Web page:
I felt it was a great success. We first interviewed Art and Jeannie chimed in once so, I made a note to follow-up with her because she had some interesting things to say about health literacy and how campaigns really don’t work.

Art’s interview was revealing in that perhaps the term “food desert” isn’t the best term to use especially when talking with people who live in communities designated as such. He mentioned that it may further discrimminate. That brought to mind a term I read about while visiting the Smithsonian Cooper Hewitt Museum earlier this year. I’m still searching for the photo I made but if memory serves, it had to do with how labels can make a person start to believe they don’t deserve x, y, or z.

Roger Horne is quite a force. When he launched with how he approaches food security with a more holistic mindset, that resonated with me. Why? Because I don’t believe in things — good or bad — occurring in isolation. There are reasons why and it is important to understand them; including human behavior.

My teammate, Mackenzie was kind enough to offer transcription of the interviews so as soon as those are ready my next step is to read, synthesize, and ideally translate into a better understanding of the problem we are trying to solve.

This is Part 4 in a series documenting my learning experiences developing a solution to address food deserts, food security, health literacy, and health for populations. This project is part of our Designing Innovation course with Professor Lien Tran at the University of Miami, School of Communication. I am an IMFA (Interactive Media Master of Fine Arts) candidate. 

Designing Innovation: Stakeholder Mapping, Interviews & Project Planning

Identify Stakeholders

Our team started to map out our initial list stakeholders and came up with an initial brainstorm or “map” of people we believe would have a vested interest in any solution that addressing food security.

whiteboard mappingSince that meeting, we met via Google Hangouts to identify more people to interview and determine what questions to ask. We also decided to create a group of questions that we would ask each person; something that might reveal some insight we wouldn’t be able to capture by asking different questions to each person.

Individually, we did our own research and discovered some surprising people to interview, including a Top Chef and a roommate who lived in a food desert.

Here we created a “working” list of people we would love to interview (below) and we expanded on the stakeholder list as we learned more about the larger community.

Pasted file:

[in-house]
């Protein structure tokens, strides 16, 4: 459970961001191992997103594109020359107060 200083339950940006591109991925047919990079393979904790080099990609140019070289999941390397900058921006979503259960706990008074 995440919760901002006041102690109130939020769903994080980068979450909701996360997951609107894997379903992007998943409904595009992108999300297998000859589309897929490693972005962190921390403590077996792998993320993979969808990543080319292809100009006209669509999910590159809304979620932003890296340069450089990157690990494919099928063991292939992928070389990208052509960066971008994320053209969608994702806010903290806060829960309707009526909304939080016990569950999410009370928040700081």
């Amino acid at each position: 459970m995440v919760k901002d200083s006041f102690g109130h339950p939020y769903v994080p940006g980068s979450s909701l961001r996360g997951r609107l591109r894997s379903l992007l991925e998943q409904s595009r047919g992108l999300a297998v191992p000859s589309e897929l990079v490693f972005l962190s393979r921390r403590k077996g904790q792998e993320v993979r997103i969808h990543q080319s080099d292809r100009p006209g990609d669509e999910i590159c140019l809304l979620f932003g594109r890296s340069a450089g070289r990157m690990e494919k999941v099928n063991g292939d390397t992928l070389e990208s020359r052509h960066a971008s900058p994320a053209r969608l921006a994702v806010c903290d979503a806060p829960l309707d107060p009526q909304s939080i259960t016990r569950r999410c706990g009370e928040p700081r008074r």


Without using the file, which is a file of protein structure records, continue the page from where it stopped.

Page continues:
After creating a working list of people to interview, we created another draft of questions to ask our interviewees. We also agreed to ask our interviewees a small number of the same questions to identify and determine if there are any patterns or contradictions. These are the questions (subject to change):

  • What is your definition of a food desert?
  • How can social media and technology play a larger role in raising awareness of food deserts?
  • What kind of cultural barriers exist to addressing food deserts?
  • Please tell me about how food access impacts one’s health?
  • What do you think is missing to help address food deserts?
  • How does your work help to address the food desert issue?
  • Who or what organizations are successful in addressing food deserts? How are they accomplishing it?
  • What is the biggest change that you would like to see within your community, in order to help eliminate food deserts?

Since we have four people in our group and tasked with interviewing 3 each, we also opted to ask questions specific to each person:

For the pediatrician:

  • Do you have patients who live in food deserts?
  • What common diseases do they have? Are these diseases directly related to unhealthy diet? Does other family member suffer from the same diseases as children?
  • Who are the main source of health education (parents, school, friends)? How would you help your patients to engage in health education?

For the registered dietitian:

  • How does the diet of someone live in a food desert affect their overall well-being and health?
  • What are the factors that contribute to dietary behavior at a household or ‘family’ level?
  • How would you help someone change their lifestyle habits who has lived in a food desert?

For school administrators:

  • How many students are affected by food deserts within your school?
  • How does being located within a food desert affect students? Does it affect their learning/focus or health/attendance within the classroom setting?
  • What is the school’s outreach for those families that are affected by lack of access to healthy food?

For parents:

  • What are the biggest challenges of living within a food desert?
  • Tell me about where you buy fruits and vegetables. How far do you travel and how long does it take you? (Follow up: Why? Or I’d love to hear more about your transportation.)
  • Are there programs or Urban Gardens that you may participate in? What is the community outreach for living within a food desert?
  • What kind of fresh foods do you try to incorporate into your daily routine that are more nutritious, if any? How do you get access to those foods?
  • What is the biggest change within your community that you would like to see in order to help eliminate food deserts?

For a student: (If possible)